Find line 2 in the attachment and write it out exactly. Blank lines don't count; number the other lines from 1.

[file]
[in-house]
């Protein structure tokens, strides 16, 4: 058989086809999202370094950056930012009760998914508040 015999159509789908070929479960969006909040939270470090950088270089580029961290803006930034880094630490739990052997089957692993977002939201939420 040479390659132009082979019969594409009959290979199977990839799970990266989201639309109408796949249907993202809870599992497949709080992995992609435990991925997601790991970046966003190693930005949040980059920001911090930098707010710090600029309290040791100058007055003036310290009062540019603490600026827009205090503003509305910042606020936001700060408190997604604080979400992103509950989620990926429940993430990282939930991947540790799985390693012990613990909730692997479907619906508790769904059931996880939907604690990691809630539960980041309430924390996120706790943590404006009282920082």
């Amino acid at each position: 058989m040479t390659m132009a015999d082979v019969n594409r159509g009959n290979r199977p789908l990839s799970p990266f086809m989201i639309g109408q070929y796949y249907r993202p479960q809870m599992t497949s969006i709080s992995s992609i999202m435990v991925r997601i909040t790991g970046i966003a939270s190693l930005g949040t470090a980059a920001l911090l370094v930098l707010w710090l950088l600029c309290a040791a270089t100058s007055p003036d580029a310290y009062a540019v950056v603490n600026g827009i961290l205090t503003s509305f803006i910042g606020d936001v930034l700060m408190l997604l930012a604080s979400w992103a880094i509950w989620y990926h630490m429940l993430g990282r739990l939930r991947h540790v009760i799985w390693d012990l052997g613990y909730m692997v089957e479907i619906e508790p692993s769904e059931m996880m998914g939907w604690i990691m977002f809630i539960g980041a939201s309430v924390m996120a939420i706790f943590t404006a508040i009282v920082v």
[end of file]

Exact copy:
């Protein structure tokens, strides 16, 4: 058989086809999202370094950056930012009760998914508040 015999159509789908070929479960969006909040939270470090950088270089580029961290803006930034880094630490739990052997089957692993977002939201939420 040479390659132009082979019969594409009959290979199977990839799970990266989201639309109408796949249907993202809870599992497949709080992995992609435990991925997601790991970046966003190693930005949040980059920001911090930098707010710090600029309290040791100058007055003036310290009062540019603490600026827009205090503003509305910042606020936001700060408190997604604080979400992103509950989620990926429940993430990282939930991947540790799985390693012990613990909730692997479907619906508790769904059931996880939907604690990691809630539960980041309430924390996120706790943590404006009282920082």